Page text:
Ferrari took the chance and pitted  before Mercedes on laps 19 (Vettel) and 20 (Raikkonen), with what looked  like a 2-stop plan. Mercedes responded with a 1-stop plan with Bottas  coming in for a set of Medium compound tyres - the hardest available  this weekend. Hamilton managed to stretch his stint on his first set of  tyres to 26 laps, and was the last of the grid to make their first pit  stop.

Mercedes seemed to have found a good pace even though both the cars  were technically using the slower tyres as compared to the rest of the  grid. Bottas was still sandwiched between Vettel and Raikkonen and the  latter was not able to make the progress he would have liked to  challenge for a second-place finish.

Ferrari called Raikkonen into the pits  on the 36th lap to give him a fresh set of tyres to catch up, and  potentially overtake Bottas and Hamilton. But then disaster struck. The  mechanics were not able to get the left rear tyre off of Raikkonen’s car  but surprisingly, Kimi was given the green light to exit the pits, and  he drove over the left leg of a mechanic who suffered fractures to both  the main bones on the lower leg. Raikkonen was forced to retire and  Ferrari’s dream of a 1-2 finish were shattered.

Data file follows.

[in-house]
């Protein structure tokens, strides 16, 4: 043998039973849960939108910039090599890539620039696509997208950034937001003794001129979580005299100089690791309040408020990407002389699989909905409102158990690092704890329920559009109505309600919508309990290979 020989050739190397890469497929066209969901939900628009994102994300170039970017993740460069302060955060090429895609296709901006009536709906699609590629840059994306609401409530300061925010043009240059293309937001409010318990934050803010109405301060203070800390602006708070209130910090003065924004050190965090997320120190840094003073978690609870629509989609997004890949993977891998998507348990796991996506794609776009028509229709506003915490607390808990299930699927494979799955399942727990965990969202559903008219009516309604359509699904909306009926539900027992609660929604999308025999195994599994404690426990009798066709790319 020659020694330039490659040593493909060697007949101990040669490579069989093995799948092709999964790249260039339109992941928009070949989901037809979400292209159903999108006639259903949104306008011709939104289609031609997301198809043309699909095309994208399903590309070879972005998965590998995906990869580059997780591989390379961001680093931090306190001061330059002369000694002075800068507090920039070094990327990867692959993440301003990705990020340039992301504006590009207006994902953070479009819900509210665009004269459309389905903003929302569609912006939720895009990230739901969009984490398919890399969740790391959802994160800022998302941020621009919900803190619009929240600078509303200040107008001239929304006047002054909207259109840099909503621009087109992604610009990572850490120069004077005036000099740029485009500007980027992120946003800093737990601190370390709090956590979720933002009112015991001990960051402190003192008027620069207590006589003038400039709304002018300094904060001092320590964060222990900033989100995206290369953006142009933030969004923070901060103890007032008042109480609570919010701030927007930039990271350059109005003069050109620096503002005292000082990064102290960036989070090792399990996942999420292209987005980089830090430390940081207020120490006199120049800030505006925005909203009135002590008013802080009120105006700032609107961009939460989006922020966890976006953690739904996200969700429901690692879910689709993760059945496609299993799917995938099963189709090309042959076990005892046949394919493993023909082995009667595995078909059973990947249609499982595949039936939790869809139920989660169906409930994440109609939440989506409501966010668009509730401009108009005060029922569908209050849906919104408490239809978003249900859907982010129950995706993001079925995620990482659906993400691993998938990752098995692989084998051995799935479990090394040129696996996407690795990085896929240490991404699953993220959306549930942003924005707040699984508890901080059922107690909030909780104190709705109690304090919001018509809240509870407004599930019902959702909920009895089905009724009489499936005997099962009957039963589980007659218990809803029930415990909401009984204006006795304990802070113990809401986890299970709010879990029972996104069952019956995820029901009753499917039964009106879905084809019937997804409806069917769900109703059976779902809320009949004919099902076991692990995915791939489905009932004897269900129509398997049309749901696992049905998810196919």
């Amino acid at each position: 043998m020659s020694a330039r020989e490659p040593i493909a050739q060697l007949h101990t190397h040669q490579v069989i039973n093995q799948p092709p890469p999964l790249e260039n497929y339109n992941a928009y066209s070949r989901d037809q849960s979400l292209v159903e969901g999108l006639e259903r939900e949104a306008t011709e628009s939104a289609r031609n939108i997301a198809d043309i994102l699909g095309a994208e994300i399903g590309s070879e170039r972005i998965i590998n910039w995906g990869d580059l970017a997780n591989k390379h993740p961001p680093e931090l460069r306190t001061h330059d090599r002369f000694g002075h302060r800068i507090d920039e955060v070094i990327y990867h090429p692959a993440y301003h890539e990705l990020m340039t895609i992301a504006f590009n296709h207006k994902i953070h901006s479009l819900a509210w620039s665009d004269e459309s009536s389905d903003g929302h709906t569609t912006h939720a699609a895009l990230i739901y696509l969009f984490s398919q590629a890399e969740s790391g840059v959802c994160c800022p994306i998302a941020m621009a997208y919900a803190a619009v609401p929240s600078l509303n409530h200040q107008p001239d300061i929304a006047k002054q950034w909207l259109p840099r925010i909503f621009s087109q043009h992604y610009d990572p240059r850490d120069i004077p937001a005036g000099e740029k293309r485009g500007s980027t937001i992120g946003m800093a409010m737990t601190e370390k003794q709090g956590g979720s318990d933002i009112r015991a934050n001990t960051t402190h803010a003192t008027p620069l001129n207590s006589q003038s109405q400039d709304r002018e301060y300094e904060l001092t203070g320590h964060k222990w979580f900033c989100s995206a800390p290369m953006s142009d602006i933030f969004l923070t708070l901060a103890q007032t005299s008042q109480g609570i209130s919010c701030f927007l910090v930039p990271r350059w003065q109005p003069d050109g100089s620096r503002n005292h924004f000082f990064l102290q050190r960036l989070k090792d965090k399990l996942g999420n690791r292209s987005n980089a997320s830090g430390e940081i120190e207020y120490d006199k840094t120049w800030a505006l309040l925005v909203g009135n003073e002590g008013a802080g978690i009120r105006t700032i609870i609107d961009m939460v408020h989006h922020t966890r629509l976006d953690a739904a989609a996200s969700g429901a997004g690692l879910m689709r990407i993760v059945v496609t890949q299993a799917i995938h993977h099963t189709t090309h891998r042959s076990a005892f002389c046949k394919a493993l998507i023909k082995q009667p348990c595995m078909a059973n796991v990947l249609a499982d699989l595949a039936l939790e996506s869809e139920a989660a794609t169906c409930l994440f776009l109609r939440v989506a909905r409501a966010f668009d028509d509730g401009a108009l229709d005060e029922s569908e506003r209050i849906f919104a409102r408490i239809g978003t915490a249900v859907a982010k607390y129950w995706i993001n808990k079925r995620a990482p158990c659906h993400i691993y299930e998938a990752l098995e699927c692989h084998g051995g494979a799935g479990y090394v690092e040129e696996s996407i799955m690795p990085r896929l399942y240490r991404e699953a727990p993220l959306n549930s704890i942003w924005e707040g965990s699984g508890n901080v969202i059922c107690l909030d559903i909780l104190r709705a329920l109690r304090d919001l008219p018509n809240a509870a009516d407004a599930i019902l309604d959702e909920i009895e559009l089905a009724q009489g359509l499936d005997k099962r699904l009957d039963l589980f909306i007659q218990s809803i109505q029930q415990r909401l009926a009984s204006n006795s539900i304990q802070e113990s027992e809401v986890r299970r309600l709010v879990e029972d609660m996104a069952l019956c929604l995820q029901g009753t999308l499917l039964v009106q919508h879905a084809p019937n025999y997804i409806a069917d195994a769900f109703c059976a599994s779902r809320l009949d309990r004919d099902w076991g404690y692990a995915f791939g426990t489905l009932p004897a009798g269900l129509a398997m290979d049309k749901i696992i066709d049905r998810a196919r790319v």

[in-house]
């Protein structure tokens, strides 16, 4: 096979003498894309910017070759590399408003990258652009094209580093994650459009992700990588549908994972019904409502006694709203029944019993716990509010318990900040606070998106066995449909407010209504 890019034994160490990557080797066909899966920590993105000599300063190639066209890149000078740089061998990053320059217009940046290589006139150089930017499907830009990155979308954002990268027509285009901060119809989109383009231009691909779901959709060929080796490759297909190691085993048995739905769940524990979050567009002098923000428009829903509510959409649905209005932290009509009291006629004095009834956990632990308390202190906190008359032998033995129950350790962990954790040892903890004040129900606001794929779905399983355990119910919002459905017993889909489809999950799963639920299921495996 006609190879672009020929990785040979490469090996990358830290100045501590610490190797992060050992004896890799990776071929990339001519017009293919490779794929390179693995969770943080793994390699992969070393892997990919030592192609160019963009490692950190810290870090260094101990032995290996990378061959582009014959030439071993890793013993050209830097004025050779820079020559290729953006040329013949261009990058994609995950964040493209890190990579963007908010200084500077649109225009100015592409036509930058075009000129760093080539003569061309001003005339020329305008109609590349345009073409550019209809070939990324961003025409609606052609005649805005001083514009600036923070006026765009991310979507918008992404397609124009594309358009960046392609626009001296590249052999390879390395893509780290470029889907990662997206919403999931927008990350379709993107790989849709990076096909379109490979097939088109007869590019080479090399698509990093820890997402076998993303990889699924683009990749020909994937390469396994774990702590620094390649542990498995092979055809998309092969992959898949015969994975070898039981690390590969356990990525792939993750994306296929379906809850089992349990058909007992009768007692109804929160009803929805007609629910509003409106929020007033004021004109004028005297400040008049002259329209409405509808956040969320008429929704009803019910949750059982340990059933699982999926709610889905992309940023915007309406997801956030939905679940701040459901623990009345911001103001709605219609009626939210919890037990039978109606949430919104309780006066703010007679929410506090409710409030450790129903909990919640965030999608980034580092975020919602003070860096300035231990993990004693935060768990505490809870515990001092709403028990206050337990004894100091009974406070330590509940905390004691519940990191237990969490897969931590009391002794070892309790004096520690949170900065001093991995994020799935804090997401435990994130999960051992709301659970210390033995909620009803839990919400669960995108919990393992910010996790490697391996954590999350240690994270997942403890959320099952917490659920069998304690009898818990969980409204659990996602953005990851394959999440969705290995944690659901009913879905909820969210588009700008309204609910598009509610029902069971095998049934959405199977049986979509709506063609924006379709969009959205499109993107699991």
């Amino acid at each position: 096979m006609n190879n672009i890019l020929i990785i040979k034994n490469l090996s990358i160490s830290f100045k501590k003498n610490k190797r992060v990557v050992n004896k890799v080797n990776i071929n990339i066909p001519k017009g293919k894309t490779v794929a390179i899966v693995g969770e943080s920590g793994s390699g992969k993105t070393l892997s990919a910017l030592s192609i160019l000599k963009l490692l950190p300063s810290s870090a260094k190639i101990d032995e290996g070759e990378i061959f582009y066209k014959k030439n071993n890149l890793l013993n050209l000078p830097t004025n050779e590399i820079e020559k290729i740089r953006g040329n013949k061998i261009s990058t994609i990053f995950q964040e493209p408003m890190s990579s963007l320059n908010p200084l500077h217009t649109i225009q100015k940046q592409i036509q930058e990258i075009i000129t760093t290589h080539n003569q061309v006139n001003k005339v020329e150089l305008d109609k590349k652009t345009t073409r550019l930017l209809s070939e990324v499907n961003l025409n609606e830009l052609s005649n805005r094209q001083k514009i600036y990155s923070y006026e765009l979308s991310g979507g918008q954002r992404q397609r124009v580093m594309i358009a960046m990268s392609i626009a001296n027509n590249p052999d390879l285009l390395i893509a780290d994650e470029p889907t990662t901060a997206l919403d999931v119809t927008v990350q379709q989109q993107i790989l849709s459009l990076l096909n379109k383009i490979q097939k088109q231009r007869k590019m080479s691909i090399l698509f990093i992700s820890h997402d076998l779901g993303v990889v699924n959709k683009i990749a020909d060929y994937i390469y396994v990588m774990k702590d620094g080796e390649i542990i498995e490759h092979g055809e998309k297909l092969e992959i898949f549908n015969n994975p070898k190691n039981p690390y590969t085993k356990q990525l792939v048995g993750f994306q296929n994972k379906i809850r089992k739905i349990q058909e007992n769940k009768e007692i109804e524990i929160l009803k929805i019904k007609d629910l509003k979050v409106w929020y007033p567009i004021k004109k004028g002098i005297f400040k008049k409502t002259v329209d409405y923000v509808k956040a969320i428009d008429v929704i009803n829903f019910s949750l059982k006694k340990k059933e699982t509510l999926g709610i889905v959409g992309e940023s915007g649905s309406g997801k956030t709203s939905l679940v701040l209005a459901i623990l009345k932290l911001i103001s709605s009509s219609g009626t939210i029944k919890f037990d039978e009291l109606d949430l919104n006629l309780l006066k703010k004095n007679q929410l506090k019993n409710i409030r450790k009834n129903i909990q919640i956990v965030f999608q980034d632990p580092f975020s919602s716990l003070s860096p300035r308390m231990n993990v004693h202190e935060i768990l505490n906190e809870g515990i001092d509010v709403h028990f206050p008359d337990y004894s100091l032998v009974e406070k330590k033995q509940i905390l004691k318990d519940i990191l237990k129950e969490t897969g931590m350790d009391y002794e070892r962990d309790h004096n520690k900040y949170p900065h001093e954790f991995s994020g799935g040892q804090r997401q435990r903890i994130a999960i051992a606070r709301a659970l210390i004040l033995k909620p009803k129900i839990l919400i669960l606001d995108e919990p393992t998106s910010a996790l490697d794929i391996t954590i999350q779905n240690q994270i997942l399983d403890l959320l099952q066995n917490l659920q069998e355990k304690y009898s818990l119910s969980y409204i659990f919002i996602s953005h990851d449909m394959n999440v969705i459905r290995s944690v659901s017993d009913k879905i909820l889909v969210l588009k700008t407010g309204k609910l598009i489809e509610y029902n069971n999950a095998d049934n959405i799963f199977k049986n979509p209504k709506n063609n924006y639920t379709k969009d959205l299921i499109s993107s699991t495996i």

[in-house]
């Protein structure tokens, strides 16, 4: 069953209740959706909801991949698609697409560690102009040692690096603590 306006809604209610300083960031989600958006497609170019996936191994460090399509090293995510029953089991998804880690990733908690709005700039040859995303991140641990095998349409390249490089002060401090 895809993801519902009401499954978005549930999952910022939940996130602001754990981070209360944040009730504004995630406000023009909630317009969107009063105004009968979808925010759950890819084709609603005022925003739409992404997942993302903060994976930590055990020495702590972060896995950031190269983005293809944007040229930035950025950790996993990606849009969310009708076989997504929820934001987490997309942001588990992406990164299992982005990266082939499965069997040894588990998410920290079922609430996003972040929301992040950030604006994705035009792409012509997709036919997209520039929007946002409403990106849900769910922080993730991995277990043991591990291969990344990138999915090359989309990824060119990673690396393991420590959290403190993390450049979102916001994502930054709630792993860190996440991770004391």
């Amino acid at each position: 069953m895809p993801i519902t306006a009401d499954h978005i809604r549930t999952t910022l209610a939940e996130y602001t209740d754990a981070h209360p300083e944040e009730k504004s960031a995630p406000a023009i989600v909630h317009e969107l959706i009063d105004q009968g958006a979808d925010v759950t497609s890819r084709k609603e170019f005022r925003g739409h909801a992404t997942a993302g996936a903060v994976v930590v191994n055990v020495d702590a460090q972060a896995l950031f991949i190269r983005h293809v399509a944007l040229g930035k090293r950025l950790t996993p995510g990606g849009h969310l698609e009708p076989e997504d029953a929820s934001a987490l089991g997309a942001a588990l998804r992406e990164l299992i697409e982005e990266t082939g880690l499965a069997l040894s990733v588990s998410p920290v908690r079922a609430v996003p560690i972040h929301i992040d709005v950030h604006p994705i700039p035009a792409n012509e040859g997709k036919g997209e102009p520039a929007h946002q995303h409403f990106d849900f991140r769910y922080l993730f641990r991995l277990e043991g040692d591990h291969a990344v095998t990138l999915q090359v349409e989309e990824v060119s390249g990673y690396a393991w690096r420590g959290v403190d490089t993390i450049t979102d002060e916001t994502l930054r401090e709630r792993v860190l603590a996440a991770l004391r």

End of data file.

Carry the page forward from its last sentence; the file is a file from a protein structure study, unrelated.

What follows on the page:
With Raikkonen no longer breathing down his neck, Bottas had the  opportunity to try and reel in Vettel. It seemed like he would be able  to do it too, as Vettel was forced to try and complete the race on a set  of worn out Soft tyres and maintain his position at the front. Bottas  closed the gap to under a second by the second-last lap and it looked  like Vettel would lose his crown, but the German kept a cool head and  drove defensively to hold off Bottas. A small mistake on the penultimate  lap by Bottas lost him a big opportunity to overtake; the resultant gap  was too much for the Finn to cover up and Vettel took the chequered  flag with a gap of just under 0.7-seconds.

“I came on the radio with 10 laps to go  and said ‘I have everything under control…’ That was a lie, I admit. I  was nothing under control when they told me the pace of Valtteri at that  time. There was no way I could do that. I was doing the maths in the  car – 10 laps to go, that pace, he’s going to catch me…,” said Vettel  after the race.

The gap between the top three and the rest of the field, headed by  Toro Rosso’s Pierre Gasly, was over 56-seconds! Haas had redemption  after a poor showing in Australia with Kevin Magnussen finishing 5th and  scoring the first points for the team this season. Renault’s Nico  Hulkenberg finished 6th, beating the McLarens of Fernando Alonso and  Stoffel Vandoorne. The rebranded Ferrari-powered, Alfa Romeo Sauber also  scored their first points with Marcus Ericsson finishing 9th. The final  point scoring position was taken by Force India’s Esteban Ocon, a  slight relief for the previous leaders of the mid-field.

Race Results

Top Ten
Sebastian Vettel
Valtteri Bottas
Lewis Hamilton
Pierre Gasly
Kevin Magnussen
Nico Hulkenberg
Fernando Alonso
Stoffel Vandoorne
Marcus Ericsson
Esteban Ocon